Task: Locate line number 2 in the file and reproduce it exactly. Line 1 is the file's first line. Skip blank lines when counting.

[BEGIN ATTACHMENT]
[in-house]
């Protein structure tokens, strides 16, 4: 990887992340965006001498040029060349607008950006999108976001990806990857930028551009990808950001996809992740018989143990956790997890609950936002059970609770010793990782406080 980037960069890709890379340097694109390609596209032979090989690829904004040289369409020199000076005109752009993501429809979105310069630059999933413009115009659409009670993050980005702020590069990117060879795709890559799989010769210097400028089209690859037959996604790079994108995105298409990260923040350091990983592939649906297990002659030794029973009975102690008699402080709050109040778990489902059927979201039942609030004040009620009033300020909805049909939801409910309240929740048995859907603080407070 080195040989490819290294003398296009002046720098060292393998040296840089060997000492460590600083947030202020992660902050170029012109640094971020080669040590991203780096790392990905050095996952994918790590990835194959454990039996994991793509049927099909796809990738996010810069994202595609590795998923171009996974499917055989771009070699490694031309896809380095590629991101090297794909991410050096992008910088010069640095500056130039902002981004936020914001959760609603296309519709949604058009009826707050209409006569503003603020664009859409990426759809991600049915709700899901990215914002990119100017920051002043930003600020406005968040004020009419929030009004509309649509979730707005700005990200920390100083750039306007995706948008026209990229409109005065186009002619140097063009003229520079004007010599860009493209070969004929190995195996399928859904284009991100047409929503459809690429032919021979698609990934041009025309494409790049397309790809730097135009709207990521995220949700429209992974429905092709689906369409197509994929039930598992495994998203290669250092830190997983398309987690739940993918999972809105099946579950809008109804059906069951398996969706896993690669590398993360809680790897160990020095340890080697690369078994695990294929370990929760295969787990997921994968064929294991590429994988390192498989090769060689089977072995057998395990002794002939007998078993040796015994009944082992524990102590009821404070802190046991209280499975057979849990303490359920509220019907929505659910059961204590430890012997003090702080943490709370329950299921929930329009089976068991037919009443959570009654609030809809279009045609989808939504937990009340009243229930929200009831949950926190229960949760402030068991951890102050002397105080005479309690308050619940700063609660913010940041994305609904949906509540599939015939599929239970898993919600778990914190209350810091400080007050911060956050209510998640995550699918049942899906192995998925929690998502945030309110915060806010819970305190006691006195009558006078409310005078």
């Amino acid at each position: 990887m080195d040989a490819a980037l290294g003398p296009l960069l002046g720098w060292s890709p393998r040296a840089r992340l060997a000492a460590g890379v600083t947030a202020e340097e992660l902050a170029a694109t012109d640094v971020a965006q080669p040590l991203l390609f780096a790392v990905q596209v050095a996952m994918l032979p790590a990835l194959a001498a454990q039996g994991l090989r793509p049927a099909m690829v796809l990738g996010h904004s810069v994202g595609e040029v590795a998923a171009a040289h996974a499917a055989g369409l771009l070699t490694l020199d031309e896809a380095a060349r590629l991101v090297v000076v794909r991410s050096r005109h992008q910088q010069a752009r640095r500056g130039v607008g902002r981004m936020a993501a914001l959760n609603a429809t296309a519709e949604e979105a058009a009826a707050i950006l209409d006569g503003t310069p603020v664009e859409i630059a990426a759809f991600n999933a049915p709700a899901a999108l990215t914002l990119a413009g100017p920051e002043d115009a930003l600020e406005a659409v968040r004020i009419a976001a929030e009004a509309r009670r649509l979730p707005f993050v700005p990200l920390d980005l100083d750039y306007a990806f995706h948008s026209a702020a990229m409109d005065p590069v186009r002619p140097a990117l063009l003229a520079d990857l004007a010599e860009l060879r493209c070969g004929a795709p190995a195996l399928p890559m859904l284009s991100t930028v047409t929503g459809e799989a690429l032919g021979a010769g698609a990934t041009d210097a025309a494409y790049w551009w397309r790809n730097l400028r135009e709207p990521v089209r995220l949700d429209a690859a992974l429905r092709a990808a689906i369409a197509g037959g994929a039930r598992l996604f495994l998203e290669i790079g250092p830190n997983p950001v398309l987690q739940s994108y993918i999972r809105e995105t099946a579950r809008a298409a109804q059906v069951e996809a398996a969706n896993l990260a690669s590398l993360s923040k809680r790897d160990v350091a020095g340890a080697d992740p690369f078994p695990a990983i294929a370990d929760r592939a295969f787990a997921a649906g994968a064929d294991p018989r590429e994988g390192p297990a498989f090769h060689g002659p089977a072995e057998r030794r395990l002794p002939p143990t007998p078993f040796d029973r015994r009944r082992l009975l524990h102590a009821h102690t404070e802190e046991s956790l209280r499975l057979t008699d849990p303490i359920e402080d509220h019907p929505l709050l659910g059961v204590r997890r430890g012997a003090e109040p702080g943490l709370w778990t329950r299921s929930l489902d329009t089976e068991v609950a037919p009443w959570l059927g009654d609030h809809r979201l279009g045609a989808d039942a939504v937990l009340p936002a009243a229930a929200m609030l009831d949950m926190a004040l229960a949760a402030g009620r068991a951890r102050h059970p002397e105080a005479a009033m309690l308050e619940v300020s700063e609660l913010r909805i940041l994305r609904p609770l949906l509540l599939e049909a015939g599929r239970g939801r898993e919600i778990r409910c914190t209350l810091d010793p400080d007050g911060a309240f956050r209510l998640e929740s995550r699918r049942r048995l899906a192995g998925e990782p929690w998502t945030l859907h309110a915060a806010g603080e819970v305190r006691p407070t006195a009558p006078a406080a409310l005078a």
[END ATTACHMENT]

């Protein structure tokens, strides 16, 4: 990887992340965006001498040029060349607008950006999108976001990806990857930028551009990808950001996809992740018989143990956790997890609950936002059970609770010793990782406080 980037960069890709890379340097694109390609596209032979090989690829904004040289369409020199000076005109752009993501429809979105310069630059999933413009115009659409009670993050980005702020590069990117060879795709890559799989010769210097400028089209690859037959996604790079994108995105298409990260923040350091990983592939649906297990002659030794029973009975102690008699402080709050109040778990489902059927979201039942609030004040009620009033300020909805049909939801409910309240929740048995859907603080407070 080195040989490819290294003398296009002046720098060292393998040296840089060997000492460590600083947030202020992660902050170029012109640094971020080669040590991203780096790392990905050095996952994918790590990835194959454990039996994991793509049927099909796809990738996010810069994202595609590795998923171009996974499917055989771009070699490694031309896809380095590629991101090297794909991410050096992008910088010069640095500056130039902002981004936020914001959760609603296309519709949604058009009826707050209409006569503003603020664009859409990426759809991600049915709700899901990215914002990119100017920051002043930003600020406005968040004020009419929030009004509309649509979730707005700005990200920390100083750039306007995706948008026209990229409109005065186009002619140097063009003229520079004007010599860009493209070969004929190995195996399928859904284009991100047409929503459809690429032919021979698609990934041009025309494409790049397309790809730097135009709207990521995220949700429209992974429905092709689906369409197509994929039930598992495994998203290669250092830190997983398309987690739940993918999972809105099946579950809008109804059906069951398996969706896993690669590398993360809680790897160990020095340890080697690369078994695990294929370990929760295969787990997921994968064929294991590429994988390192498989090769060689089977072995057998395990002794002939007998078993040796015994009944082992524990102590009821404070802190046991209280499975057979849990303490359920509220019907929505659910059961204590430890012997003090702080943490709370329950299921929930329009089976068991037919009443959570009654609030809809279009045609989808939504937990009340009243229930929200009831949950926190229960949760402030068991951890102050002397105080005479309690308050619940700063609660913010940041994305609904949906509540599939015939599929239970898993919600778990914190209350810091400080007050911060956050209510998640995550699918049942899906192995998925929690998502945030309110915060806010819970305190006691006195009558006078409310005078």